In Haruki Murakami’s strange and wonderful book The Wind-Up Bird Chronicle, the main character, Toru, retreats to the bottom of a well after learning that his wife has cheated on him.
When a mischievous neighbour lifts up the ladder, he is left there for three days. In pitch darkness, his mind turns inward. His introspection is complete. There is literally nowhere else to journey but to whatever is at his kernel.
Toru is no great philosopher. Life happens to him, he doesn’t question its vacillations, and he doesn’t strive to understand what is happening to him.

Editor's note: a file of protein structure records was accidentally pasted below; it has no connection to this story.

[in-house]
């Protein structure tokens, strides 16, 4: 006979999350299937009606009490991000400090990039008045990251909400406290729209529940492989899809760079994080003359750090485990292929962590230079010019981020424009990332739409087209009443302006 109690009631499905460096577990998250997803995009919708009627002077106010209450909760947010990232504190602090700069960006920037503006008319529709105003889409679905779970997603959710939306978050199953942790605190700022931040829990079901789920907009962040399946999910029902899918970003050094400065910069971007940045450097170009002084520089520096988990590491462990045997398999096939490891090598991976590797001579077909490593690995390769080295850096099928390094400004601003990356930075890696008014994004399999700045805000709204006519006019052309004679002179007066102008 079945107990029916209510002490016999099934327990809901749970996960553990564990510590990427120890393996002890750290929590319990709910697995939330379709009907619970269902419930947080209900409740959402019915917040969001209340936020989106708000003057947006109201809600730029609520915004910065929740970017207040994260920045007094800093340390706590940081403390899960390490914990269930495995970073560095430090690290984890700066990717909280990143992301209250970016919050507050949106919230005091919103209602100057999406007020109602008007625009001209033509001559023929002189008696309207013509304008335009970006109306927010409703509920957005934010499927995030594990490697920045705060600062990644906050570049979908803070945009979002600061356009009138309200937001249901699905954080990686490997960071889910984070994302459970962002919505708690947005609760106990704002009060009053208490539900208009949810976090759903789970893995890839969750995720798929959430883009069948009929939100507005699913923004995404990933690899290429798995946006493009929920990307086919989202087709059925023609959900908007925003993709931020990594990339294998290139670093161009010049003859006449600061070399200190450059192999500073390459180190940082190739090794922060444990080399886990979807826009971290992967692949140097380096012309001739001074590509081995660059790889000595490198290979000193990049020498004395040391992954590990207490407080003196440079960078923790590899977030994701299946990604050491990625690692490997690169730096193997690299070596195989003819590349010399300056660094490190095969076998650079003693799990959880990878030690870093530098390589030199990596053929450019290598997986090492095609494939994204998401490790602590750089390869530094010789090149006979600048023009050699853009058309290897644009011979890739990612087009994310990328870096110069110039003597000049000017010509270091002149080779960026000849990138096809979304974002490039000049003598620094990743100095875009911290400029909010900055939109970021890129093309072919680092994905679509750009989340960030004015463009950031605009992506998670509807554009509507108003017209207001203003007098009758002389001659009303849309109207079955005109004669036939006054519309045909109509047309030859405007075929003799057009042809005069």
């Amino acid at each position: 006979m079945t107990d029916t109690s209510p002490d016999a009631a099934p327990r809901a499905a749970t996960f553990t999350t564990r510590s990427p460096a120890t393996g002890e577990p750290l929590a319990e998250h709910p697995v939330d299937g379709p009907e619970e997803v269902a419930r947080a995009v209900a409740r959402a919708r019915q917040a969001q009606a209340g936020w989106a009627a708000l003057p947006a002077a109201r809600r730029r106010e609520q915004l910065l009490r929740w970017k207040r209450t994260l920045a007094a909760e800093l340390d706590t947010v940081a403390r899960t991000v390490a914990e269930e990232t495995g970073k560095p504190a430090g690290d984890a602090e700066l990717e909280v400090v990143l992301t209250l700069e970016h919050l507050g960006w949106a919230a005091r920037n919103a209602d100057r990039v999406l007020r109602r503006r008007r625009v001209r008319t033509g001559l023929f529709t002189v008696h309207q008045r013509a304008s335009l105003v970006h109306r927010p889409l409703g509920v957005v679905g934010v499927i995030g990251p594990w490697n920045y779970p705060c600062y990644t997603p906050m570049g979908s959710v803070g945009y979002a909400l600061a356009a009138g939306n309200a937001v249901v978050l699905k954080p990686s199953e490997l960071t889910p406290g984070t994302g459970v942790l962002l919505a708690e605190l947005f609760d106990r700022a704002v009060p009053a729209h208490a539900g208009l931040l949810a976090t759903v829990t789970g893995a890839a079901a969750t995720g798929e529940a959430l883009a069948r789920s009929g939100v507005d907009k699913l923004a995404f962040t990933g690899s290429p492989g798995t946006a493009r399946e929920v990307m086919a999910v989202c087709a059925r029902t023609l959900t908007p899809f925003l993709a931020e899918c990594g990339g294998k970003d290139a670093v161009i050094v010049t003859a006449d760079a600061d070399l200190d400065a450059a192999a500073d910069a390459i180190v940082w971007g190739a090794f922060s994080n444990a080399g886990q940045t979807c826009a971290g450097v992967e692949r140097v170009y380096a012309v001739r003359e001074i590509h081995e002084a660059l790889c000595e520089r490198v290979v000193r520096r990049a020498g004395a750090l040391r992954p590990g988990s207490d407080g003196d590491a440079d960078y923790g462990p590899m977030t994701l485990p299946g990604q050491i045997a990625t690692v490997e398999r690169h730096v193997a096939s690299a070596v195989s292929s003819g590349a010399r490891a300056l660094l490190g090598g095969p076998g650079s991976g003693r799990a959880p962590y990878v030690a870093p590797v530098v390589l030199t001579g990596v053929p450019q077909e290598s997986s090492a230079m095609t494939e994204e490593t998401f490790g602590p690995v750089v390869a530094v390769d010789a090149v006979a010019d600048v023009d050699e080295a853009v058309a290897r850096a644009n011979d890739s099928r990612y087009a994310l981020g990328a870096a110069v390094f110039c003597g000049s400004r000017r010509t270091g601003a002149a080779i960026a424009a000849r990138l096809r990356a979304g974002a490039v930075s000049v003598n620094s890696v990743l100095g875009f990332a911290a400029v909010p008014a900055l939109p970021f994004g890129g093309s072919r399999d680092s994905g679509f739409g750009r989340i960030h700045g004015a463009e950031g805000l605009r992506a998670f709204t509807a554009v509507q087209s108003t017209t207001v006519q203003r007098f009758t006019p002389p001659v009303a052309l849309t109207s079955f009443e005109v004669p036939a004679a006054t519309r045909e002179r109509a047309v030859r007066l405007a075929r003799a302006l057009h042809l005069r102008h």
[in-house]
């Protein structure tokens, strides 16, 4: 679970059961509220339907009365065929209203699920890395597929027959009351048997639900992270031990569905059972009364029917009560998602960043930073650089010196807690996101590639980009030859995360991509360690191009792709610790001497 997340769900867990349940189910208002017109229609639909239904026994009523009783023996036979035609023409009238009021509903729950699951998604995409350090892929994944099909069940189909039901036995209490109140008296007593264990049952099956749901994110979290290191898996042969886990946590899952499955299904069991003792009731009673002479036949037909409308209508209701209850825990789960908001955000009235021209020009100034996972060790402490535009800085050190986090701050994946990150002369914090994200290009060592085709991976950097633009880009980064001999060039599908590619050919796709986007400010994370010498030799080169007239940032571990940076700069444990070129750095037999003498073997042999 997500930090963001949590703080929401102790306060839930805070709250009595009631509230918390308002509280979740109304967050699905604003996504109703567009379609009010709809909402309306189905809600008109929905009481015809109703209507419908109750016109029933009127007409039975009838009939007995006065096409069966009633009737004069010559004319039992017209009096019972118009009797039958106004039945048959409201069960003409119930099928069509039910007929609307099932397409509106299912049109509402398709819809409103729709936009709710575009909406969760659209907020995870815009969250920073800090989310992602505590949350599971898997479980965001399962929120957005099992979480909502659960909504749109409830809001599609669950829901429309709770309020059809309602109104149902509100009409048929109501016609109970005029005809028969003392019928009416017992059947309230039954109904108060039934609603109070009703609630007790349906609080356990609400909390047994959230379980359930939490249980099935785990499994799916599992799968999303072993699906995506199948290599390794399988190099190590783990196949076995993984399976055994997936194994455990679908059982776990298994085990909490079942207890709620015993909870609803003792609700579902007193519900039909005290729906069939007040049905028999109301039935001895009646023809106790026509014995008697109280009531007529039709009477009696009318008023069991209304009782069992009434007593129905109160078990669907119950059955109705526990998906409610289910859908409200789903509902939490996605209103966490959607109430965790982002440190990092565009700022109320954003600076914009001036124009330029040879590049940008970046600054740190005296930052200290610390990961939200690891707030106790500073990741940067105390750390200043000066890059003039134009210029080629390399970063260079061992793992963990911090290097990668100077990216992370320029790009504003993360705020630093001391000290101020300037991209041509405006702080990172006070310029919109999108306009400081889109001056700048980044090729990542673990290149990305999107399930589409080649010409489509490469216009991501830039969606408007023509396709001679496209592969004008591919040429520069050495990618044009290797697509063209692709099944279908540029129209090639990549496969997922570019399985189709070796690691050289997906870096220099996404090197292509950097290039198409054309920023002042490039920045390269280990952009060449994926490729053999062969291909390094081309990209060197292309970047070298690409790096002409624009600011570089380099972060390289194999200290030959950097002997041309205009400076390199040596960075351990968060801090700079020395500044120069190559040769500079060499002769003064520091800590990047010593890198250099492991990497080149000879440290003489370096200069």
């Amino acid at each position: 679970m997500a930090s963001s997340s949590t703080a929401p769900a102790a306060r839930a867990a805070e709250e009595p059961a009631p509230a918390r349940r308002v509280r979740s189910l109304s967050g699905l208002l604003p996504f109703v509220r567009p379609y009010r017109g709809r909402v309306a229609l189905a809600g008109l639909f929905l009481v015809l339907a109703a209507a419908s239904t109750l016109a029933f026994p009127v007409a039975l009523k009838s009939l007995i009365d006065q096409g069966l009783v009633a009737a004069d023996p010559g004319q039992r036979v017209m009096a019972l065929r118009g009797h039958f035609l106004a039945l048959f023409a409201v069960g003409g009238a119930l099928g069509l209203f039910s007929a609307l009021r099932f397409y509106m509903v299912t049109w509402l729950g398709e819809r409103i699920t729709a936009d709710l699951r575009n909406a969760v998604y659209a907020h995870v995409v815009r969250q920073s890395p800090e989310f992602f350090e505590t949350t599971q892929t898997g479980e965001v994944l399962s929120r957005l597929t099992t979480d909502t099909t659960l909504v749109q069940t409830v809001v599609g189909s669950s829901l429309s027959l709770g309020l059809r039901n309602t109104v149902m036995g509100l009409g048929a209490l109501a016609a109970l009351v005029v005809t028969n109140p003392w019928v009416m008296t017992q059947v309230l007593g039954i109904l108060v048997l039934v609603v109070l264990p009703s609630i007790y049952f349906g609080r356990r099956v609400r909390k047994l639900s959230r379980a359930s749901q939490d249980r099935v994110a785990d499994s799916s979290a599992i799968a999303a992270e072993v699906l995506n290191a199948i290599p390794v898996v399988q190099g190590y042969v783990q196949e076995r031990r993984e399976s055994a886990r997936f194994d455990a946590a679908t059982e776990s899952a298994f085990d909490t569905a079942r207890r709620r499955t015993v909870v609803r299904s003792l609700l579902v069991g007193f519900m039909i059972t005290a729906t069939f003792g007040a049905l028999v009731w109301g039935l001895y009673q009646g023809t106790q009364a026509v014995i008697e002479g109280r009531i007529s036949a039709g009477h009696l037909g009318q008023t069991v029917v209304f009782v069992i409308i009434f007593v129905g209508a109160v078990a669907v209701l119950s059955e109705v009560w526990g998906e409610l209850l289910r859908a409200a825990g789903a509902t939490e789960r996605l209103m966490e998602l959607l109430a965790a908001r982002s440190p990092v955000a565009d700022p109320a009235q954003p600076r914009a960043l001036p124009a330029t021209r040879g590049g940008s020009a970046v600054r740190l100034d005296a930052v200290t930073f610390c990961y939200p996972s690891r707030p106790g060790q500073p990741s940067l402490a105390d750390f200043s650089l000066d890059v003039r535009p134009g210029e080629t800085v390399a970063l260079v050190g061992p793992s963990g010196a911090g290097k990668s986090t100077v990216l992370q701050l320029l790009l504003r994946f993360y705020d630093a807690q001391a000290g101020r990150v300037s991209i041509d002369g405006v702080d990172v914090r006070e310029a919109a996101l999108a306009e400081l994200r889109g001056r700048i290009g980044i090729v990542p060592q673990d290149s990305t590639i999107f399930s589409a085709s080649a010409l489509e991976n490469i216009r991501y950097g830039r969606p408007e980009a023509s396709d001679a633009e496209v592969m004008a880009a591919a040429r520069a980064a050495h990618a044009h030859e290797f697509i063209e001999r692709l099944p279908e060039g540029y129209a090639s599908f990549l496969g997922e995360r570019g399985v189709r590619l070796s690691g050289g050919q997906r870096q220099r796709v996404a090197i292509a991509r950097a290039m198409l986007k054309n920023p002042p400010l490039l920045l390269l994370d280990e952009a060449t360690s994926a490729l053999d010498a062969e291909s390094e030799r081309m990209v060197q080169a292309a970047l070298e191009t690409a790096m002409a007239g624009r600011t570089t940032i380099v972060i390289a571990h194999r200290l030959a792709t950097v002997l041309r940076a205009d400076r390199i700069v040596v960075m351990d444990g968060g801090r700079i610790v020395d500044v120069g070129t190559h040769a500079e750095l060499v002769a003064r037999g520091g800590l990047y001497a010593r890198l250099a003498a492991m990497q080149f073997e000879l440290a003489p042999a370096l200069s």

When bad things happen to him though, we sympathise with him. He is uncorrupted. Even after his stay at the bottom of the well, he does not emerge with any great revelations.
Thorughout the book, Murakami raises more questions than he answers. Should we try and shape our own futures? Is a directionless life any less worth living than one directed at a cause?
What, in the end, dictates what happens to us? What is wisdom, and is it real?
And when all is said and done, what does it all matter?
I guess we all have our own wells, and our own answers. But I think Murakami would find that a bit too simplistic.
Toru begins the book by looking for his cat, which has run away. He is still looking for it at the end of the book.